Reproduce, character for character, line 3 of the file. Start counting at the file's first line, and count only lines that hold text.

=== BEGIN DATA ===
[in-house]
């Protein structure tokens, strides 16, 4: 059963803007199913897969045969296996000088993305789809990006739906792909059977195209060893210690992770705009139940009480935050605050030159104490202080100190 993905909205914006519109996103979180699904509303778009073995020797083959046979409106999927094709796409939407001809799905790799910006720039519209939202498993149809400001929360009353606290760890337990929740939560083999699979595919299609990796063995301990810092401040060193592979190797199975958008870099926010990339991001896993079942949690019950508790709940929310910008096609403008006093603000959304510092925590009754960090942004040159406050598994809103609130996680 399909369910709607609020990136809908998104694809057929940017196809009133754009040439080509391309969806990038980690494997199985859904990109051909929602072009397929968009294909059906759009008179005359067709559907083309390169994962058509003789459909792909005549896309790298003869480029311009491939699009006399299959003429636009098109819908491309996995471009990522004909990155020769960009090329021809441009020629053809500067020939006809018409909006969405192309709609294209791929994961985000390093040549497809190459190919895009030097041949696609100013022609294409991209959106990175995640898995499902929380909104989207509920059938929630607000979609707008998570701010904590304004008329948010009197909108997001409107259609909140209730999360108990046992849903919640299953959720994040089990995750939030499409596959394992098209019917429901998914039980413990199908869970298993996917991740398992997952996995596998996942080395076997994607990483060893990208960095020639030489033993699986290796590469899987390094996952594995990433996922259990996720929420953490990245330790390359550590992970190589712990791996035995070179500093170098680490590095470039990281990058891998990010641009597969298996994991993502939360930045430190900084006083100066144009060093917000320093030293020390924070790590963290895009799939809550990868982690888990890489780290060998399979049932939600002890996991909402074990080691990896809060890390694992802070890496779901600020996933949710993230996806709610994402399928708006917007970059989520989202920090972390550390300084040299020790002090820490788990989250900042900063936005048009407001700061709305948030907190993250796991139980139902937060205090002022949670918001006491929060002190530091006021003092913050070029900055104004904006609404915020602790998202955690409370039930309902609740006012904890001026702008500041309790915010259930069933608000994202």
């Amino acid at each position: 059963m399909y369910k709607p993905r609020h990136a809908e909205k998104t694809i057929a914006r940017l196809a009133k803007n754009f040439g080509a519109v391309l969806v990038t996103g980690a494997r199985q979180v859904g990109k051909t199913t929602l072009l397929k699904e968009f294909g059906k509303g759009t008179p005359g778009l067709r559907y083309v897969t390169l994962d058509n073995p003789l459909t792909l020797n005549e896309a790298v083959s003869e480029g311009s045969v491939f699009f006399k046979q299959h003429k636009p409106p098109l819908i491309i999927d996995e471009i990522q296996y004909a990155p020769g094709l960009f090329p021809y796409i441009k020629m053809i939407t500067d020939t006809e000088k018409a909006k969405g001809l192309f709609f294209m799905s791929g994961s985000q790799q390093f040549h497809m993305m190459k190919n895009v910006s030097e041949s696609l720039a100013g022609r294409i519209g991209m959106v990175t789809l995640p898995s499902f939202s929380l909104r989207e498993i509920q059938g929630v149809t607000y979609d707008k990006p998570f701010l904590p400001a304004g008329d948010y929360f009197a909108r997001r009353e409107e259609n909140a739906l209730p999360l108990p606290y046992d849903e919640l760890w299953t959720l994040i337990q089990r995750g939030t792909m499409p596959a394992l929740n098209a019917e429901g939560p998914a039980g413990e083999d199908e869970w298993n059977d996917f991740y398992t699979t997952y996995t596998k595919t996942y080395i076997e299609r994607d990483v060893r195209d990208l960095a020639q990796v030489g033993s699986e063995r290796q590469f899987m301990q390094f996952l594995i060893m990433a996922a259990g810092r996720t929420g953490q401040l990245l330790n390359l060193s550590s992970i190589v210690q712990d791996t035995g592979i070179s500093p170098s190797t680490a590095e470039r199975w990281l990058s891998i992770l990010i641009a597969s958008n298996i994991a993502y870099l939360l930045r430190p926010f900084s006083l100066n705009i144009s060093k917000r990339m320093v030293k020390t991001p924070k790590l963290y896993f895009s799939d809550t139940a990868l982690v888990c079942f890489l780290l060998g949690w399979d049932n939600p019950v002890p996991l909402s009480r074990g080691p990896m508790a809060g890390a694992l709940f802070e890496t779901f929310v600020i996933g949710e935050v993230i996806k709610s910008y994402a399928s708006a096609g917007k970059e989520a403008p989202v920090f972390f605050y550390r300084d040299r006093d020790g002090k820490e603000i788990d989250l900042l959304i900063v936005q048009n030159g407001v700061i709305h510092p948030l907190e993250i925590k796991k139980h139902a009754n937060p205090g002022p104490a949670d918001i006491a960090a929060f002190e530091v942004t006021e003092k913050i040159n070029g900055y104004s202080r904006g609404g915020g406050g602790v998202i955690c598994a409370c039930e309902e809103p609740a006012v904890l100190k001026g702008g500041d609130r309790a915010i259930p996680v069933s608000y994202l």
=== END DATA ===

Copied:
């Amino acid at each position: 059963m399909y369910k709607p993905r609020h990136a809908e909205k998104t694809i057929a914006r940017l196809a009133k803007n754009f040439g080509a519109v391309l969806v990038t996103g980690a494997r199985q979180v859904g990109k051909t199913t929602l072009l397929k699904e968009f294909g059906k509303g759009t008179p005359g778009l067709r559907y083309v897969t390169l994962d058509n073995p003789l459909t792909l020797n005549e896309a790298v083959s003869e480029g311009s045969v491939f699009f006399k046979q299959h003429k636009p409106p098109l819908i491309i999927d996995e471009i990522q296996y004909a990155p020769g094709l960009f090329p021809y796409i441009k020629m053809i939407t500067d020939t006809e000088k018409a909006k969405g001809l192309f709609f294209m799905s791929g994961s985000q790799q390093f040549h497809m993305m190459k190919n895009v910006s030097e041949s696609l720039a100013g022609r294409i519209g991209m959106v990175t789809l995640p898995s499902f939202s929380l909104r989207e498993i509920q059938g929630v149809t607000y979609d707008k990006p998570f701010l904590p400001a304004g008329d948010y929360f009197a909108r997001r009353e409107e259609n909140a739906l209730p999360l108990p606290y046992d849903e919640l760890w299953t959720l994040i337990q089990r995750g939030t792909m499409p596959a394992l929740n098209a019917e429901g939560p998914a039980g413990e083999d199908e869970w298993n059977d996917f991740y398992t699979t997952y996995t596998k595919t996942y080395i076997e299609r994607d990483v060893r195209d990208l960095a020639q990796v030489g033993s699986e063995r290796q590469f899987m301990q390094f996952l594995i060893m990433a996922a259990g810092r996720t929420g953490q401040l990245l330790n390359l060193s550590s992970i190589v210690q712990d791996t035995g592979i070179s500093p170098s190797t680490a590095e470039r199975w990281l990058s891998i992770l990010i641009a597969s958008n298996i994991a993502y870099l939360l930045r430190p926010f900084s006083l100066n705009i144009s060093k917000r990339m320093v030293k020390t991001p924070k790590l963290y896993f895009s799939d809550t139940a990868l982690v888990c079942f890489l780290l060998g949690w399979d049932n939600p019950v002890p996991l909402s009480r074990g080691p990896m508790a809060g890390a694992l709940f802070e890496t779901f929310v600020i996933g949710e935050v993230i996806k709610s910008y994402a399928s708006a096609g917007k970059e989520a403008p989202v920090f972390f605050y550390r300084d040299r006093d020790g002090k820490e603000i788990d989250l900042l959304i900063v936005q048009n030159g407001v700061i709305h510092p948030l907190e993250i925590k796991k139980h139902a009754n937060p205090g002022p104490a949670d918001i006491a960090a929060f002190e530091v942004t006021e003092k913050i040159n070029g900055y104004s202080r904006g609404g915020g406050g602790v998202i955690c598994a409370c039930e309902e809103p609740a006012v904890l100190k001026g702008g500041d609130r309790a915010i259930p996680v069933s608000y994202l």